Articles: Networking

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Getting Started

The 2big NAS can be shipped with preinstalled HDDs (2x2 TB or 2x3 TB) or without them. The compatibility list isn’t long but includes 2 and 3-terabyte products from the leading brands. You can also use disks supplied by LaCie. The NAS only supports 3.5-inch HDDs.

Installing firmware on new disks is an automated process, but you have to follow certain steps after turning the NAS on for the first time. If your NAS comes with HDDs, you only need to connect Ethernet and power cables to it and turn it on. After a few minutes the device will be configured and accessible via LAN with a single shared folder located on a RAID1 volume.

The included LaCie Network Assistant tool can help you find the NAS on your network, mount network disks, change the network address, and evoke the NAS’s web-interface for more configuring.

The interface supports HTTPS and is available in several languages. It has a fixed-size design which is modern and engaging. Except for the main page with settings, you can have multiple info widgets in the interface window, for example widgets with network settings, disk array status or external drive information. There are a lot of links to the manufacturer’s online resources, including tech support and product registration pages.

The 2big NAS lacks a full-featured help system but has popup hints for most options and links to the manufacturer’s website for some features. Besides the administrator, ordinary users can access the interface, too, but only to change their password. By the way, the NAS has a password recovery system similar to many websites: the user receives an email with a link to apply a new password. When the NAS is turned on for the first time, you are asked to set up its network name, admin password and internal clock.

The NAS can automatically check for and help install firmware updates. We used version for our testing. Interestingly, updates are only applied to the OS image on the disk volume whereas the flash memory retains the original version.

Basic Functionality

The NAS connects to a LAN via its Gigabit Ethernet port. As usual, you specify its network name, workgroup or domain name and IP address (manually or via DHCP). Additionally, you can set up a proxy server (it is used for the automatic firmware update service, for example). The network controller cannot work with Jumbo Frames but supports WoL.

Following modern trends, the device supports remote access. It has an integrated DDNS client and can work with LaCie’s MyNAS service. In the latter case you only specify your name without any registration. The required port translation is enabled automatically (via an UPnP router) or by choosing ports and setting the router up manually.

The NAS has no user-accessible means to monitor the temperature or S.M.A.R.T. status of the hard disks. The HDDs can be turned off when idle. The disk array (you can only have one array even with two HDDs) can be set at RAID0 or RAID1 (for two disks). If there is only one HDD installed, it will work in JBOD mode. When you later add a second HDD, you will be prompted to combine them into a RAID0 or RAID1 (in the latter case, without data loss). The disk volume can be formatted to quickly remove user data. GPT formatting is used for the HDDs. Besides a data partition, a few system partitions are created for a total of 5 gigabytes.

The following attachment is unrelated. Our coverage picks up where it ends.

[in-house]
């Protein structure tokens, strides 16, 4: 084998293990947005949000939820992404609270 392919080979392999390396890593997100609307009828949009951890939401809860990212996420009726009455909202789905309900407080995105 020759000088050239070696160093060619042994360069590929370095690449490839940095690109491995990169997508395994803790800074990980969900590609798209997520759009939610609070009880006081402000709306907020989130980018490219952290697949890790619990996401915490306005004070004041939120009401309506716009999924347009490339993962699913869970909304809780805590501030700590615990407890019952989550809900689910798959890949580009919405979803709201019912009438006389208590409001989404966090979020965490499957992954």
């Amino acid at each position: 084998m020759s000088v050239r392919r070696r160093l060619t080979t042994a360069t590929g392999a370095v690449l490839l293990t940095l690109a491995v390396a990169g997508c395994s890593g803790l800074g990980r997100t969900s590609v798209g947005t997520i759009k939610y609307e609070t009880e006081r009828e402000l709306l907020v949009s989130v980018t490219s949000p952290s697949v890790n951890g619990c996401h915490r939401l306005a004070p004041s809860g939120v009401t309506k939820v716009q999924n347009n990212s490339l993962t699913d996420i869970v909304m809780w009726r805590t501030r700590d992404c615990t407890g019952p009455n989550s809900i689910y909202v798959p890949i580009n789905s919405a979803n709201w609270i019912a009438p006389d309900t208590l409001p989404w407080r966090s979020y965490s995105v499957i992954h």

The 2big NAS supports iSCSI as a single volume. You can specify CHAP, Mutual CHAP and some other settings for it. The volume size can be changed (if there’s enough free space on the disk array) but only with the loss of all data.

Supporting a number of network protocols (SMB, AFP, NFS, FTP and SFTP), the 2big NAS allows enabling each of them for the whole device, but you can later disable them for particular folders. The protocols have no special settings. With the current firmware, exporting folders via NFS has no access restrictions for any clients.

User access rights are checked out against an integrated user/group database or Windows domain data. Interestingly, any user can be assigned the administrator’s rights. The system account “admin” can be replaced, too. The 2big NAS doesn’t support disk quotas.

The newly created disk array contains two shared resources: “Public” with unrestricted access and “Shares” for reading and writing by the admin. These folders can be removed if you don’t need them. You can also create more folders and specify their supported protocols and user/group access rights.

The support for a lot of access protocols and iSCSI is an advantage of this NAS, but we’d like to have more options to monitor the status of the installed HDDs.

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